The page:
Low-priced competitors aside, it’s also really expensive to develop new cardiovascular drugs. Take the example of a new class of cholesterol-busting treatments called PCSK9 inhibitors, from companies like Sanofi/Regeneron and Amgen, which decimate levels of “bad” cholesterol in patients. The treatments are expensive enough that some doctors have been wary of switching certain patients over from much cheaper, generic statins. And heart drugs in general are usually subject to expensive, post-drug approval “cardiovascular outcomes trials” that physicians may use to gauge whether or not to take a chance on a newcomer.
A (partial) cancer drug gold rush
Now, here’s a happy story: A combination of better screening, investments in drug research, and better lifestyle choices (including declines in cigarette smoking) may have helped lead to a downtick in the rate of cancer drug deaths. Consider: Last year alone, the FDA approved two treatments, from Novartis and Gilead, that literally reengineer patients’ immune T-cells to target and destroy blood cancers.
Cancer immunotherapies at large have been some of the most sought-after treatments in all of the life sciences. Of 12 major, large-cap biopharmaceutical companies examined by Deloitte, the industry appears to be homing in on cancer therapies—and for a good economic reason. Big pharma’s return on investment vis-a-vis R&D plummeted to a dismal 3.2% in 2017 compared with 10.1% in 2010.
“We are seeing evidence in our data that the biopharma companies from the original cohort have shifted their focus on specific therapeutic areas as they look to maximize their return on investment in R&D,” wrote the Deloitte report authors. “Products targeted at therapeutic areas such as CNS (central nervous system) and oncology are associated with higher pricing, and our analysis suggests that companies are targeting these therapeutic areas (TAs) with increasing prevalence.”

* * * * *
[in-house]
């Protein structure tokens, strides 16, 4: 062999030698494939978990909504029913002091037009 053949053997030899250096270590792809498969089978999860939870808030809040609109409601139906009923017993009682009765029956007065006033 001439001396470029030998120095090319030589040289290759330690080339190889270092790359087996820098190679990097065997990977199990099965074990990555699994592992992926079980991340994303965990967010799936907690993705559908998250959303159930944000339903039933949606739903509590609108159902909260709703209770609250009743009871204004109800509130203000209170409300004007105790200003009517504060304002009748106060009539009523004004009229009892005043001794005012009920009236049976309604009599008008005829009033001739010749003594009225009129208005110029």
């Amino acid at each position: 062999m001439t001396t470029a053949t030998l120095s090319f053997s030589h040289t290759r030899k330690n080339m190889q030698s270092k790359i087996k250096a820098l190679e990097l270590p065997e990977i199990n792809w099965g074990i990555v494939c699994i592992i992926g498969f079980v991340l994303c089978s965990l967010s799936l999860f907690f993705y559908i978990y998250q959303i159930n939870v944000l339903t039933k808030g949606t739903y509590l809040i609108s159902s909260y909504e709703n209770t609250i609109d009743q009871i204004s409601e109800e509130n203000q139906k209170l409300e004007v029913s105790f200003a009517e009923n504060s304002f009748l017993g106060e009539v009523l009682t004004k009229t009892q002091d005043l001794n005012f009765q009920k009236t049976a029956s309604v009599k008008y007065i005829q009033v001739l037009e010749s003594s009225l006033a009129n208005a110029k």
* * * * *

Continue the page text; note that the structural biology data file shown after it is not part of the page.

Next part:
There are a number of economic rationales for this trend. For instance, large-scale development costs per asset have gone up while pressures from insurance companies and benefits managers to lower prices have also increased. So, at the end of the day, are companies simply flocking to disease areas like oncology, and rare diseases—which have low chances of approval from phase one trials due to their complexities but carry high margins and high rewards if they do cross the regulatory finish line—at the expense of other conditions?
Deloitte’s Lesser says things aren’t quite that simple. “I think it’s more complicated,” he said. “There’s still a tremendous amount of unmet need in oncology, and the economic rationales alone don’t explain everything. I think scientists are dedicated to helping cure these diseases that need curing.”
There’s also a flip side to the cancer immunotherapy R&D boom that could soon haunt the industry: There’s so many of them, both ongoing and planned, that there’s a legitimate fear that companies will run out of enough patients on whom to conduct clinical trials.
Where do we go from here?
This is just a partial list of the disease areas that need more attention. But the general trends are clear: return on investment is falling and certain therapeutic spaces are championed at the opportunity cost of others.
So how does biopharma reverse its R&D ROI rut while also innovating newer, better treatments for the diseases afflicting millions of people? For one, says Lesser, they need to get their costs per asset down.
Both Deloitte and EY have a number of proposals on how to accomplish that. Artificial intelligence to better target identify both experimental drug candidates and the right patients for clinical trials—and a more streamlined supply chain—could go a long way. The future of medical innovation may largely depend on companies’ abilities to carry out those changes.